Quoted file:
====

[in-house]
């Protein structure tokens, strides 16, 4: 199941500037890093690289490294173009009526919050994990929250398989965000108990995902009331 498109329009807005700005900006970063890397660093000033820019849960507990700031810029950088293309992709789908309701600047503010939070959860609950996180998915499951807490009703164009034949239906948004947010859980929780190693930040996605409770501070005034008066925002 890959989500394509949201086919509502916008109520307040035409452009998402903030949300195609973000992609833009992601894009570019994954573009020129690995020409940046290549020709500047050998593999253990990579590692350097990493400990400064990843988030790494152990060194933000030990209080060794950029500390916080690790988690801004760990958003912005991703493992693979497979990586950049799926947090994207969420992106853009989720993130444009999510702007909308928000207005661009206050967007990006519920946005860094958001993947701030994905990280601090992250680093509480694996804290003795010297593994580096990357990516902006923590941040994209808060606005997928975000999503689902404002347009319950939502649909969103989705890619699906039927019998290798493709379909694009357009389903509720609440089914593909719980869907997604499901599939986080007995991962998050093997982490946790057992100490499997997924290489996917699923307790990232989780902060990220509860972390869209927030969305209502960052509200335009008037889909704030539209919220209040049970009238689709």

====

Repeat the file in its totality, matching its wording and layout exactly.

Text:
[in-house]
């Protein structure tokens, strides 16, 4: 199941500037890093690289490294173009009526919050994990929250398989965000108990995902009331 498109329009807005700005900006970063890397660093000033820019849960507990700031810029950088293309992709789908309701600047503010939070959860609950996180998915499951807490009703164009034949239906948004947010859980929780190693930040996605409770501070005034008066925002 890959989500394509949201086919509502916008109520307040035409452009998402903030949300195609973000992609833009992601894009570019994954573009020129690995020409940046290549020709500047050998593999253990990579590692350097990493400990400064990843988030790494152990060194933000030990209080060794950029500390916080690790988690801004760990958003912005991703493992693979497979990586950049799926947090994207969420992106853009989720993130444009999510702007909308928000207005661009206050967007990006519920946005860094958001993947701030994905990280601090992250680093509480694996804290003795010297593994580096990357990516902006923590941040994209808060606005997928975000999503689902404002347009319950939502649909969103989705890619699906039927019998290798493709379909694009357009389903509720609440089914593909719980869907997604499901599939986080007995991962998050093997982490946790057992100490499997997924290489996917699923307790990232989780902060990220509860972390869209927030969305209502960052509200335009008037889909704030539209919220209040049970009238689709």